Africa has enjoyed a growth momentum since 2000 after the wasted years of the 1980s and much of the 1990s. However, eradicating poverty will require huge resources, which existing funding strategies will be unable to generate. Global commodity prices have fallen sharply; capacity to mobilize domestic revenues is waning; and aid has been insufficient in plugging funding gaps. Revenue bargains in which states extract revenues from citizens in exchange for investments that impact positively on well-being may be key to financing Africa’s development. They can substantially increase revenues, nurture effective state-citizen relations, force companies to pay correct taxes, push fragmented systems of service provision in the direction of universalism, improve policy space and make aid more effective.
- International Corporate Tax Reform is Critical to Financing Sustainable Development (6 Jul 2015) | Erika Dayle Siu
The Third International Conference on Financing for Development presents an historic opportunity to make the commitments necessary to eradicate extreme poverty and reset the development trajectory on a sustainable path. While financing for the post-2015 development agenda must come from many sources, increasing tax revenue will be critical. Although capacity building efforts in developing country tax administrations have been partially successful in the past decade, much more can be done to reform the outdated international tax rules. This think piece argues tax reform is essential to mobilizing the resources required to achieve the SDGs, and surveys current reform efforts.
- Fair Pensions in an Ageing World (3 Jul 2015) | Manfred Nitsch
Longevity without misery has always been mankind`s dream. Modern technology and political will can make that dream come true. Fair pensions for everybody are possible and affordable, when compulsory contributions from wages and salaries are topped-up or complemented with tax financing. No formal earmarking is recommended, but an explicit political consensus on linking pension and tax reforms can help for acceptance on both fronts. Pension systems follow a special financial and administrative logic. They are inherently different from the financial sector, because they rely on compulsory contributions and they cover most, if not the whole of a country`s population; they are different from non-financial business, because it is national legislation which governs their structure and their benefits rather than the fate of the businesses or their pension funds, as is the case with most company pensions; finally, they are markedly different from finance ministries which take tax money without any specific counter-claim. Pension insurance also differs from social assistance schemes, which are means-tested and care for the needy. Distinct from finance ministries and the financial sector, their governance structure often includes national employers, pensioners’ associations and trade unions. Increased labour migration flows make the international mutual recognition and portability of pension rights an urgent issue for global UN conventions, ILO standard setting, and bi- or multilateral treaties.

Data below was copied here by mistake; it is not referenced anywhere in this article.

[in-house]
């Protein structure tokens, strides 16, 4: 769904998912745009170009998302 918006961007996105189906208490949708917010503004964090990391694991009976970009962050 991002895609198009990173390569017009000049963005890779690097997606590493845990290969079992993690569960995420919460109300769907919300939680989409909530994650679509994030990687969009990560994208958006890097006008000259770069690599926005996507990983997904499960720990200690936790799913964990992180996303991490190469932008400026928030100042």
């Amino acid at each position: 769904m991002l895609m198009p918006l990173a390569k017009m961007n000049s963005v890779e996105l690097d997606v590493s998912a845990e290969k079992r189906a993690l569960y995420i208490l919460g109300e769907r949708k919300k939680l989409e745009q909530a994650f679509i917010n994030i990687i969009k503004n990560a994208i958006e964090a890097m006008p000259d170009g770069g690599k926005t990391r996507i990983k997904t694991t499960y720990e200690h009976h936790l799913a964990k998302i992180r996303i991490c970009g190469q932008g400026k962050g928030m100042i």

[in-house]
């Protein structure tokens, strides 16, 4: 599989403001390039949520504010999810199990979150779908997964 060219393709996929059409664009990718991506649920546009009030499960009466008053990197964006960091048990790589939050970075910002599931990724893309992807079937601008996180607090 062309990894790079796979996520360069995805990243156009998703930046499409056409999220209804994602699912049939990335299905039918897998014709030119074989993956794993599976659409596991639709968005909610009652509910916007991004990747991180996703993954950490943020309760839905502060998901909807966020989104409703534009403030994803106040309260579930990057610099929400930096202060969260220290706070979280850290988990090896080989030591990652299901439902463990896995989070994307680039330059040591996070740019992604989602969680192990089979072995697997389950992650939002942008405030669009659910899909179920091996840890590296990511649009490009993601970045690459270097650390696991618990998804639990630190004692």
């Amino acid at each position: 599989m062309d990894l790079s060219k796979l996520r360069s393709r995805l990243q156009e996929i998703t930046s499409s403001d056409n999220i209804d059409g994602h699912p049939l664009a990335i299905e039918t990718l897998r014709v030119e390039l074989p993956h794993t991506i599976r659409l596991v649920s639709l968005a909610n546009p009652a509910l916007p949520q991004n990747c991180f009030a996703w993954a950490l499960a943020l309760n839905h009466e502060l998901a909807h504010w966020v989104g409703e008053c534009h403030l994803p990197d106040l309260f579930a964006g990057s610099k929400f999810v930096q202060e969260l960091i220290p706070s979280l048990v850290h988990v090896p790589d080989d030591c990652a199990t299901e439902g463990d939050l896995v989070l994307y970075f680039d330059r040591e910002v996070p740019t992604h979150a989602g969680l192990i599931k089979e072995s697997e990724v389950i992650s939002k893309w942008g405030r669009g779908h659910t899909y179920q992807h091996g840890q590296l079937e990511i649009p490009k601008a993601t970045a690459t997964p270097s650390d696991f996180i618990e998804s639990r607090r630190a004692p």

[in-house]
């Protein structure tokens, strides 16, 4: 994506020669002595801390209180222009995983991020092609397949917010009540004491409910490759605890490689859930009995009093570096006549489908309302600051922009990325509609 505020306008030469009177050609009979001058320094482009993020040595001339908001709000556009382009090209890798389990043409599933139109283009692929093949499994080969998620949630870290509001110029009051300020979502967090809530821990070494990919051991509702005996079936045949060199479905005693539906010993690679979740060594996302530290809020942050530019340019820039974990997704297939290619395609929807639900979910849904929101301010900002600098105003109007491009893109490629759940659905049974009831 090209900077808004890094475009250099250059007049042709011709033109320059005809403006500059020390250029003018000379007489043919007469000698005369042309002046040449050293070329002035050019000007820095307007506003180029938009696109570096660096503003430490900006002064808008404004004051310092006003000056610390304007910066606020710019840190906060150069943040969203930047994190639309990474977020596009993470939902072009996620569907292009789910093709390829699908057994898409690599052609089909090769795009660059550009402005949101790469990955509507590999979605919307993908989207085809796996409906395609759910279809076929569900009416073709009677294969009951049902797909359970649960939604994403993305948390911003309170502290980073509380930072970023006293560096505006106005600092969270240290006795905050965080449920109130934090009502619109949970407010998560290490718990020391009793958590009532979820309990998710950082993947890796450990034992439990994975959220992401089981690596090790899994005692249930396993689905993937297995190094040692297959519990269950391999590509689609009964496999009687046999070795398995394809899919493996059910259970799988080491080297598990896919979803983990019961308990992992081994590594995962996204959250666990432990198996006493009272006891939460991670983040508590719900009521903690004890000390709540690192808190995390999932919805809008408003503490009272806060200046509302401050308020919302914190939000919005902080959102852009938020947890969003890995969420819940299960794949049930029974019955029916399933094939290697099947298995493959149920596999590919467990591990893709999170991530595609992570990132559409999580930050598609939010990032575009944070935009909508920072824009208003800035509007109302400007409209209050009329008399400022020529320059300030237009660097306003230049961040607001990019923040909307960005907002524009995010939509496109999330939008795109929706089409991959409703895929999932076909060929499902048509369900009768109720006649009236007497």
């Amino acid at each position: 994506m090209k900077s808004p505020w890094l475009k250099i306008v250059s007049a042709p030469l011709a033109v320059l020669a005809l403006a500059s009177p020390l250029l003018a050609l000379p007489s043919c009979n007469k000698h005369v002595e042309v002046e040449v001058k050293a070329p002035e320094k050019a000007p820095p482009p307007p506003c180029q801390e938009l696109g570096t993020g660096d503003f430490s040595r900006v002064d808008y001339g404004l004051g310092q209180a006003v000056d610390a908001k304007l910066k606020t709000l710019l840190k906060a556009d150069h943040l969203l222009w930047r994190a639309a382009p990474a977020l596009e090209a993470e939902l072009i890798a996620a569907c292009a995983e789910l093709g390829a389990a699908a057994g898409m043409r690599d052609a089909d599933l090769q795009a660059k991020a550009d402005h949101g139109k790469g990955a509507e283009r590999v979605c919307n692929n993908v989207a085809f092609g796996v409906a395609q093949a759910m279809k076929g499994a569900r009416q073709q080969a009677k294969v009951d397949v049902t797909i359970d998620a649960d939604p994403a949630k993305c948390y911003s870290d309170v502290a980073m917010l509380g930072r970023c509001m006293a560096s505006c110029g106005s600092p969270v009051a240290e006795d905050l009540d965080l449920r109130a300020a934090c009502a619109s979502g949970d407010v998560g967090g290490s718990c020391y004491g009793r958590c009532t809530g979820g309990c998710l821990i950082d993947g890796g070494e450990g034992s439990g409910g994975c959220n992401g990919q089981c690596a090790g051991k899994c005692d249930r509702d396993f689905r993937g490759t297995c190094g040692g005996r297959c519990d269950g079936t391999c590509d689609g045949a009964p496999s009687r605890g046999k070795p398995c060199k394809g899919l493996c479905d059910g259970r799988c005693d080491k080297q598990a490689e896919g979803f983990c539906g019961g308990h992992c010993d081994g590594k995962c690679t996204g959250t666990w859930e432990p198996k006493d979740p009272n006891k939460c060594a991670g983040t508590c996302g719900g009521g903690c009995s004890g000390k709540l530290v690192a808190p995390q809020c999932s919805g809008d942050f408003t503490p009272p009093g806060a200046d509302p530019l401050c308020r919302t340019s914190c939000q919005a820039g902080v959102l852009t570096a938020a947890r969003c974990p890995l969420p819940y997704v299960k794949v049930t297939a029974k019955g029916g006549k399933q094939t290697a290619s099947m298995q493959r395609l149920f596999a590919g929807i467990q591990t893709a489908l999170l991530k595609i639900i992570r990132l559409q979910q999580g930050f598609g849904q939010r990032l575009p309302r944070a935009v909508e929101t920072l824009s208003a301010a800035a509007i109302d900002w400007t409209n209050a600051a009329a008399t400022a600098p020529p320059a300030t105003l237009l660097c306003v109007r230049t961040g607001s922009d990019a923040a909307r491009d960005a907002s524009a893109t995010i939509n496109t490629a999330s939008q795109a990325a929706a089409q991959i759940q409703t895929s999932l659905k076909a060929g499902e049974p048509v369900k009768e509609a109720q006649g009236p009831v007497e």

- The EU Commission Proposal for a Financial Transaction Tax: Problems and Prospects (23 Feb 2012) | Heikki Patomäki
In the midst of the ongoing Eurocrisis, the European Commission is arguing that a fairly comprehensive FTT is both feasible and desirable. This represents a welcome departure from neoliberal orthodoxy, and some recognition of the need for measures to address market failures and systemic risks in the financial sector. But it is also a disappointment for the global justice movement and alter-globalizers: far from providing resources for development and poverty eradication, the Commission is looking for an alternative to national contributions for financing the EU budget. As such, the campaign for a global currency transaction tax is as necessary as ever.